delegate FooDataItem ProcessEntityDelegate (FooEntityItem fooEntityItem);

 

We turn the anonymous method to a thread pool wait callback method except this time we pull out the FooDataItem from the threadContext. Create an array of auto reset events and add a single AutoResetEvent to the array, initializing it to false.

 

 

public static FooDataCollection MapObject(fooEntityCollection fooEntityCollection)

{

 

ProcessEntityDelegate processEntityDelegate = new ProcessEntityDelegate (SolutionEntityMapper.processEntity);

FooDataCollection fooDataCollection = new FooDataCollection();

AutoResetEvent[] threadCompleted = new AutoResetEvent[] { new AutoResetEvent(false) };

 

 

 

#if DEBUG

System.Diagnostics.Stopwatch sw = new System.Diagnostics.Stopwatch();

//Start the timer

sw.Start();

#endif

 

WaitCallback del = delegate(Object threadContext)

{

FooDataItem fooDataItem = threadContext as FooDataItem;

//Add the item to the collection

fooDataCollection.Add(fooDataItem);

 

//Signal the end of processing

if (fooDataCollection.Count == fooEntityCollection.Count)

threadCompleted[0].Set();

 

}

 

Now we can move the Thread Pool code into the loop:

//Start the loop

foreach (fooEntityItem fooEntityItem in fooEntityCollection)

{

//Start Asynchronus operation

 

ThreadPool.QueueUserWorkItem(new WaitCallback(del), processEntityDelegate (fooEntityItem));

 

}

#if DEBUG

/Stop the timer

sw.Stop();

 

//Print out the elapsed time in miliseconds without boxing

System.Diagnostics.Debug.WriteLine(String.Format(“Operation Executed in {0} miliseconds.”, sw.ElapsedMilliseconds.ToString()));

#endif

 

//Wait for all events to complete

WaitHandle.WaitAny(threadCompleted);

//Return the collection

return fooDataCollection;

}

 

So what’s the output time for processing 1000 records synchronously vs asynchronously vs Thread Pooling?

Original loop: 6000 milliseconds or 6 seconds.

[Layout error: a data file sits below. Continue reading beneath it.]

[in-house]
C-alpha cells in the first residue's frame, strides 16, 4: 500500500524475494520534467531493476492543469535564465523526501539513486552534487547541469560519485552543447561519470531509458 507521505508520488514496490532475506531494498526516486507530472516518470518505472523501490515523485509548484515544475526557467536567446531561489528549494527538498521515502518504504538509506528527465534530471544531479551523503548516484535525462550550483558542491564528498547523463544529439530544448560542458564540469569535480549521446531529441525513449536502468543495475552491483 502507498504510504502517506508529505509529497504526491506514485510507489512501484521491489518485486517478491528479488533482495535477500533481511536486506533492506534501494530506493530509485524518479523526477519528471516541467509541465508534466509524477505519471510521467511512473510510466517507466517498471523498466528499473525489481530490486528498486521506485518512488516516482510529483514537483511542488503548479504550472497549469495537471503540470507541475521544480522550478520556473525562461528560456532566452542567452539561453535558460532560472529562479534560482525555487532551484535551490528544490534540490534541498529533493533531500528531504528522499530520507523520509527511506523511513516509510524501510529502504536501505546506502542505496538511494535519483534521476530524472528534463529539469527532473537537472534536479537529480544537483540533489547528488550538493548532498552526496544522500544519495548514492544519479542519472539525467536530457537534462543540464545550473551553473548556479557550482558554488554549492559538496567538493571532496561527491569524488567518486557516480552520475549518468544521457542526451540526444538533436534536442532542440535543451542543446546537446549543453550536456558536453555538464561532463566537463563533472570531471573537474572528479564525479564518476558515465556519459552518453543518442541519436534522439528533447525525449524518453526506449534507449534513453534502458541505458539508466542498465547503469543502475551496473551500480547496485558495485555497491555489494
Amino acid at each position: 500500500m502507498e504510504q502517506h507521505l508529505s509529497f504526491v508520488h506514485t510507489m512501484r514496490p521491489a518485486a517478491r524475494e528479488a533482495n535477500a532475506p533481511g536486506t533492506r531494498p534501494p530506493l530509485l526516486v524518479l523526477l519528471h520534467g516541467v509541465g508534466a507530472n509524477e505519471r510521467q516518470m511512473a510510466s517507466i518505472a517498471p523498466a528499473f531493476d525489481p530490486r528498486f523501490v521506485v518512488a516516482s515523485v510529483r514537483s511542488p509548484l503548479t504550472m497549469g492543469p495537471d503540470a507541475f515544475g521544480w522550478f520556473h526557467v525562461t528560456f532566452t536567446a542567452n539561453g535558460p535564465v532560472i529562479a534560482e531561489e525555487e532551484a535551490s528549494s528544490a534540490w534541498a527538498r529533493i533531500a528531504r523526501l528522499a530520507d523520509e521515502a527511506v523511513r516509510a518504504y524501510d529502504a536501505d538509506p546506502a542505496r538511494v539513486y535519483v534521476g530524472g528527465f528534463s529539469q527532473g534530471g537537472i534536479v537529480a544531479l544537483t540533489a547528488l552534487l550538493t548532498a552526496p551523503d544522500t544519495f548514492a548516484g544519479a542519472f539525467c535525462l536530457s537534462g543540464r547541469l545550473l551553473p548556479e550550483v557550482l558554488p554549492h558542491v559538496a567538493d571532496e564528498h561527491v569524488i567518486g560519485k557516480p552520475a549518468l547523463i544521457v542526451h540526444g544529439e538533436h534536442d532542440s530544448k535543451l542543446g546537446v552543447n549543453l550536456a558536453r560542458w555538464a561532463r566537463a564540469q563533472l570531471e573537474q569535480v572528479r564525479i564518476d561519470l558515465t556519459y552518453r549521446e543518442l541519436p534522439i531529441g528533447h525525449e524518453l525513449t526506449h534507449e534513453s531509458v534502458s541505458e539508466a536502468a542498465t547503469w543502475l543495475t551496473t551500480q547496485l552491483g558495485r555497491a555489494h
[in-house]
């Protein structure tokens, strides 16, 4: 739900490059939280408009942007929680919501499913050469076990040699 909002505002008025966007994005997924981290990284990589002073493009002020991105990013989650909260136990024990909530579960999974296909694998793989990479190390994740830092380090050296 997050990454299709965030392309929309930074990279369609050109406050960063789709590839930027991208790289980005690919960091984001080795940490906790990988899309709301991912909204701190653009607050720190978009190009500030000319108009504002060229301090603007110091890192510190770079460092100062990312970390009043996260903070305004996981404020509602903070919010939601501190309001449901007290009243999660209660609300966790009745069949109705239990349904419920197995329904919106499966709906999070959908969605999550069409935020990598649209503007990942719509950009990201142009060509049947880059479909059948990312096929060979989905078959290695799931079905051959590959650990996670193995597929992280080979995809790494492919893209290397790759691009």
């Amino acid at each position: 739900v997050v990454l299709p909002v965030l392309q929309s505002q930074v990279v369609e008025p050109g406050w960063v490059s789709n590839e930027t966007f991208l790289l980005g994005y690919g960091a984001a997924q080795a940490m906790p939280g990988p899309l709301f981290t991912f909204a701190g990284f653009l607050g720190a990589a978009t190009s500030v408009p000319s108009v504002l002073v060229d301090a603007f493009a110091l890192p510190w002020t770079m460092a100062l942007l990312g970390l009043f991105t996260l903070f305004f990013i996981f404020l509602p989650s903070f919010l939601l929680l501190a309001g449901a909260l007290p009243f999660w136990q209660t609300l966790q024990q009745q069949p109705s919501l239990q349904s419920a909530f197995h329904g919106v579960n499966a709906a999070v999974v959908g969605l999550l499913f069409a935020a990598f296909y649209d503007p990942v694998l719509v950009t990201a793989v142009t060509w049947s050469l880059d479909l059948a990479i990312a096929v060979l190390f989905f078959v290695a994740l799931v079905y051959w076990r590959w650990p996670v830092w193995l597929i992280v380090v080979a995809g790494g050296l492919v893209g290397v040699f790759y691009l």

Asynchronous loop: 194 milliseconds or 0.194 seconds.

Thread Pool: 101 milliseconds or 0.101 seconds.

 

Tuning: The number of threads in the pool will control how many tasks you can complete in tandem. A thread pool with a limit of 25 will allow 25 worker threads per processor core. That is actually plenty, when dealing with threads less is more. A dual processor or dual-core machine with a thread pool set to 25 max threads will allow 50 thread pool threads. You may use logic to deduce that if your application receives 100 simultaneous requests on a dual processor system with a thread pool limit of 25, 50 will be immediately processed and the other 50 will wait in the queue. As the initial 50 are completed the other will move up in the queue. In fact, this is not the case. The thread pool will fire up a single thread, which is very expensive, and then use that thread to process an asynchronus request.  When control is returned, the thread is returned to the pool to be used for processing another request. The thread pool will reuse the thread because it is much cheaper to reuse an existing thread than to create a brand new one for each request. It is the thread pools job to manage threads so don’t touch it! Just leave it to the default settings.   

Also, remember that the number of users in your system or simultaneous connections is not the same as the number of simultaneous requests.

Best Regards,

-c